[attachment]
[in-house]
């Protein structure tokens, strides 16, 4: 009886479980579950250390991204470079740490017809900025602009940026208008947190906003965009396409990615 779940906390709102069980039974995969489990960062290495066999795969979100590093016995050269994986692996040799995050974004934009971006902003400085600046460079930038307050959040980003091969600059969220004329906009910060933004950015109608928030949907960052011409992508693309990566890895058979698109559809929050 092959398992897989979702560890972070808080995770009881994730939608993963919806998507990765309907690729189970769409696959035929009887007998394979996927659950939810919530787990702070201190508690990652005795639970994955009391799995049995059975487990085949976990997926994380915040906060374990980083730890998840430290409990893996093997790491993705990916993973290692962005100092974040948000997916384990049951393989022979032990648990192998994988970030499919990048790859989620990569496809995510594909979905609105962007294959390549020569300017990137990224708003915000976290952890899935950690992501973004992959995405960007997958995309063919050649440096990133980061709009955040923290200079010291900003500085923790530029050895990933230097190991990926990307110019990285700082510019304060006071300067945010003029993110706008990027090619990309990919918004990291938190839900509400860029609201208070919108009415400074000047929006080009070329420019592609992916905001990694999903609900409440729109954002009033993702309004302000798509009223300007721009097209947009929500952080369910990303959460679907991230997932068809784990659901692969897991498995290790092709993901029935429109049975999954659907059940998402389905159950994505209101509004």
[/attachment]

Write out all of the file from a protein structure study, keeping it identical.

[in-house]
């Protein structure tokens, strides 16, 4: 009886479980579950250390991204470079740490017809900025602009940026208008947190906003965009396409990615 779940906390709102069980039974995969489990960062290495066999795969979100590093016995050269994986692996040799995050974004934009971006902003400085600046460079930038307050959040980003091969600059969220004329906009910060933004950015109608928030949907960052011409992508693309990566890895058979698109559809929050 092959398992897989979702560890972070808080995770009881994730939608993963919806998507990765309907690729189970769409696959035929009887007998394979996927659950939810919530787990702070201190508690990652005795639970994955009391799995049995059975487990085949976990997926994380915040906060374990980083730890998840430290409990893996093997790491993705990916993973290692962005100092974040948000997916384990049951393989022979032990648990192998994988970030499919990048790859989620990569496809995510594909979905609105962007294959390549020569300017990137990224708003915000976290952890899935950690992501973004992959995405960007997958995309063919050649440096990133980061709009955040923290200079010291900003500085923790530029050895990933230097190991990926990307110019990285700082510019304060006071300067945010003029993110706008990027090619990309990919918004990291938190839900509400860029609201208070919108009415400074000047929006080009070329420019592609992916905001990694999903609900409440729109954002009033993702309004302000798509009223300007721009097209947009929500952080369910990303959460679907991230997932068809784990659901692969897991498995290790092709993901029935429109049975999954659907059940998402389905159950994505209101509004």